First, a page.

Sunday, January 02, 2000

Computer reliance less than thought




BY RAJIV CHANDRASEKARAN
The Washington Post

        Not so long ago, a Y2K computer catastrophe seemed inevitable. Few thought that the world's businesses, governments and technicians could band together to test hundreds of millions of computers and tens of billions of electronic devices, fix any problems and then check them all again to ensure the repairs worked.

        Even the most optimistic specialists predicted moderate disruptions: Some cities would certainly lose power. Phone systems might fail. Banking records could disappear.

        But when clocks rolled into the year 2000, and officials from New Zealand to Hawaii checked their monitors, even the most sanguine forecasts seemed too dire, leading many to question why the much-feared Y2K glitch was such a dud — even in Russia, China, India and other nations seen as particularly vulnerable.

        So what went right?

        Technology analysts offered a combination of answers Saturday. They credited the unusual cooperation among businesses and governments worldwide to address the issue. They also cited the unprecedented mobilization of people, money and executive attention on the effort. And they wondered whether their previous assumption about the technological dependence of less-developed countries had been off the mark.

        “We may have overstated the impact of technology on the infrastructure in a lot of developing countries,” said Matt Hotle, a vice president at the Gartner Group, a technology consulting firm that predicted early last year that Y2K could create “significant disruptions” in such nations.

        In Paraguay, for instance, where the government waited until mid-1999 to start tackling the glitch, the country's Y2K coordinator had predicted widespread power outages, water shutdowns and phone disruptions. But as of Saturday afternoon, all basic services, including electricity, telephones and water, were functioning normally.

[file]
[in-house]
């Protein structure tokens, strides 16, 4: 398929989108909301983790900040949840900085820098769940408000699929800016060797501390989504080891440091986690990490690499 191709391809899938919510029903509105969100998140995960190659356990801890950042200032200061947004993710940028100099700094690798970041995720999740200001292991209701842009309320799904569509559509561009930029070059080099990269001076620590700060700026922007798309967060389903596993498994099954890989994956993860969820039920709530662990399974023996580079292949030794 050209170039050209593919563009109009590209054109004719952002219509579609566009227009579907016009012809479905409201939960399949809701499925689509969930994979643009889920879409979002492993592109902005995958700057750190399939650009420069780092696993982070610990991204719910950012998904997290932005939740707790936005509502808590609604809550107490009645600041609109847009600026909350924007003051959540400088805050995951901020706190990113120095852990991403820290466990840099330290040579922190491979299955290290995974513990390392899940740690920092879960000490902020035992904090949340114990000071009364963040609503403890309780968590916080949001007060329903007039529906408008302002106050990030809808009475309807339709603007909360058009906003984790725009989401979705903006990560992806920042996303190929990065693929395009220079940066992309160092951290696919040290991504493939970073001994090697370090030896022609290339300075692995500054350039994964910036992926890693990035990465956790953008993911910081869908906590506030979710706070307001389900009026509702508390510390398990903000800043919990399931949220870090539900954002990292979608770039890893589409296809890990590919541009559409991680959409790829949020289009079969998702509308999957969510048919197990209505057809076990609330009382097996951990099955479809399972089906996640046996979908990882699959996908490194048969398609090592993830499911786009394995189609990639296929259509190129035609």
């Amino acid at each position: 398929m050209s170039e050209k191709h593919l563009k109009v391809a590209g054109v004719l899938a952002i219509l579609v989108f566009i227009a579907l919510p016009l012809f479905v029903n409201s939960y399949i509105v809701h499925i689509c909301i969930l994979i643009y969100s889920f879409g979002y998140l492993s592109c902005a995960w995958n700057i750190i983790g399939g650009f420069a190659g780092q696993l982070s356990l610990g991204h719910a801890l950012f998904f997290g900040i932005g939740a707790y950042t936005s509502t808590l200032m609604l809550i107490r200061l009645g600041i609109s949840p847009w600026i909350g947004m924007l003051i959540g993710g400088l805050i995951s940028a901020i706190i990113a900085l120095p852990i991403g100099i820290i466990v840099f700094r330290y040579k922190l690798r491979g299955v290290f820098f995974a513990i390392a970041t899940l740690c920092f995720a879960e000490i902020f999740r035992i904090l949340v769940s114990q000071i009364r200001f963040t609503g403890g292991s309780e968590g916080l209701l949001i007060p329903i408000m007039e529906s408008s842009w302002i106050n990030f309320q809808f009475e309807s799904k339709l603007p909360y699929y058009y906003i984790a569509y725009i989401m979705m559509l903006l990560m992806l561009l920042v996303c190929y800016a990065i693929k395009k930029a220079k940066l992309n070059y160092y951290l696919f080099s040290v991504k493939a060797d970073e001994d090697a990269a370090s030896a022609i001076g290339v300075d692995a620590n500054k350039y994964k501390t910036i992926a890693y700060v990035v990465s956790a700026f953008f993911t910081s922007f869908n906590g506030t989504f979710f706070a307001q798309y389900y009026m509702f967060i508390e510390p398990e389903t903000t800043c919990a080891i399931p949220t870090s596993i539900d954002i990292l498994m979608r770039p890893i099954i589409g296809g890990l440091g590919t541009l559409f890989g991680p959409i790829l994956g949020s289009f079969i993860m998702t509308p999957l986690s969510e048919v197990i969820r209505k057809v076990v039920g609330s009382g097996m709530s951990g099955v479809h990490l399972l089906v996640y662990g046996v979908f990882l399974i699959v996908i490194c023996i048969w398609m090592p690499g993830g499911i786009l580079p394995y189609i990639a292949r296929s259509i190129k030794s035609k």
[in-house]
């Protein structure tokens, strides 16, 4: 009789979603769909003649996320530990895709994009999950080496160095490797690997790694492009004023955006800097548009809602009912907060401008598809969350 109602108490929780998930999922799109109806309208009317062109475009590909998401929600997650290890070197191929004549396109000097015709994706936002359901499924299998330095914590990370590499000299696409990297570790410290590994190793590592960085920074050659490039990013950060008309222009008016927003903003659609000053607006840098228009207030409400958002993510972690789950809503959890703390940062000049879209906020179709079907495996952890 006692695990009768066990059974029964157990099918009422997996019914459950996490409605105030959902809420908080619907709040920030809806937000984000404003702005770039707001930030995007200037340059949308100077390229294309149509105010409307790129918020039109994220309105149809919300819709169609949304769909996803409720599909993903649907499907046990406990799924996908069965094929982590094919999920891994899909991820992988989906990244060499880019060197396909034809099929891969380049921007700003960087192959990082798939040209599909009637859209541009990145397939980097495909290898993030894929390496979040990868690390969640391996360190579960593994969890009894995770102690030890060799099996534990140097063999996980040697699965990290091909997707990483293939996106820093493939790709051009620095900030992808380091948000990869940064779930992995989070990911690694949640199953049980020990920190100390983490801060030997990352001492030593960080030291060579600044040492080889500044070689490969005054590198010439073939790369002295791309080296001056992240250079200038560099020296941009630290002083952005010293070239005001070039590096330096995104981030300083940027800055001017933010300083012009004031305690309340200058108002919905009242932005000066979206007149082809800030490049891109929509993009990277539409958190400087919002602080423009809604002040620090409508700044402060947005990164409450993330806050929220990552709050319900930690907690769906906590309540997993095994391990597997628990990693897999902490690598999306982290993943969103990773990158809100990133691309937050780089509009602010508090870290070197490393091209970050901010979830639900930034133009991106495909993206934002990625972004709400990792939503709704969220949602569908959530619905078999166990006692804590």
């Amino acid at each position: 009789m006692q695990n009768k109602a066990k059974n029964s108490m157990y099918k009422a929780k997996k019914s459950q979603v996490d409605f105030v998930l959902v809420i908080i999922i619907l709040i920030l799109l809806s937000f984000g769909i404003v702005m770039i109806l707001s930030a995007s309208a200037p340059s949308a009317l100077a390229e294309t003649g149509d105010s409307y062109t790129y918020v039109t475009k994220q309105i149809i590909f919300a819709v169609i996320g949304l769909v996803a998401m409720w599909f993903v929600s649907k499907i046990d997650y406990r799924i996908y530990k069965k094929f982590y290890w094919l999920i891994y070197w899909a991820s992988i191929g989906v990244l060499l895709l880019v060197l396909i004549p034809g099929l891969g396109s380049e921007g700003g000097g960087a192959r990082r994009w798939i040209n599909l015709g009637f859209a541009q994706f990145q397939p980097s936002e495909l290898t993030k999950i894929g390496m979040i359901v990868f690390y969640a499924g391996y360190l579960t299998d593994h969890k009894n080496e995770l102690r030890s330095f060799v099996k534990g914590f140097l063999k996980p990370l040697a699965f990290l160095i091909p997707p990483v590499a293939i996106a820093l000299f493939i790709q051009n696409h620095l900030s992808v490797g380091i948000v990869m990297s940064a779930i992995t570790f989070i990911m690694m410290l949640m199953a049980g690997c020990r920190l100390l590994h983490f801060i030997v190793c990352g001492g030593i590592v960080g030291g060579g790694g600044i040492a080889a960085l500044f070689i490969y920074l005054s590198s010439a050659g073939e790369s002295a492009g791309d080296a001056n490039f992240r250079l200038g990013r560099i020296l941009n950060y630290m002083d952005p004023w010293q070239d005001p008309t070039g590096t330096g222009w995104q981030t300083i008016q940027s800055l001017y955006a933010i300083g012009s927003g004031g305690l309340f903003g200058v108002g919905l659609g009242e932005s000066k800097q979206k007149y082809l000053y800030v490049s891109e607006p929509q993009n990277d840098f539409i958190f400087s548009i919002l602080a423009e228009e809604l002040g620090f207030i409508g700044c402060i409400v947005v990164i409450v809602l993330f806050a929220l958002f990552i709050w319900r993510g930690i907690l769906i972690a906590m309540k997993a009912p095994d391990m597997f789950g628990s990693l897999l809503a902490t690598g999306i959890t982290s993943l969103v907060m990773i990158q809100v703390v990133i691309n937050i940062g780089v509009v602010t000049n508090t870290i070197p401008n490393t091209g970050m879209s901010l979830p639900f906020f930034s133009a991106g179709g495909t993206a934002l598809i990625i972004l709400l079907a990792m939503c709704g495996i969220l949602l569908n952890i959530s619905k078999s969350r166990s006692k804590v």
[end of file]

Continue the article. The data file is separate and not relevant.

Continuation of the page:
“At this moment, everything is working,” said Walter Schafer Paoli, the former coordinator. He attributed the poor, landlocked nation's success with Y2K to redoubled efforts to fix computers in the final weeks of 1999 and a discovery that many government services were less reliant on computers than initially thought.

        “When they began to do the repairs, they found the problem was not as bad as they believed,” Mr. Schafer said.

        The same assessment was given by officials in Washington, who expressed surprise that there were no reports thus far of major disruptions in Russia and China. “I think the reason we're not seeing anything too serious there is that the systems in those countries were not highly vulnerable to the Y2K bug in the first place,” said Bruce McConnell, the director of the International Y2K Cooperation Center, a United Nations-funded organization that has been closely monitoring date-related problems.

        And in some cases, foreign governments and businesses have accomplished their Y2K repair work in a shorter time than their American counterparts because they opted for programming shortcuts that are less common in the United States — such as rolling a computer's internal clock back to 1979, because the days of the week match those of 1999.

       



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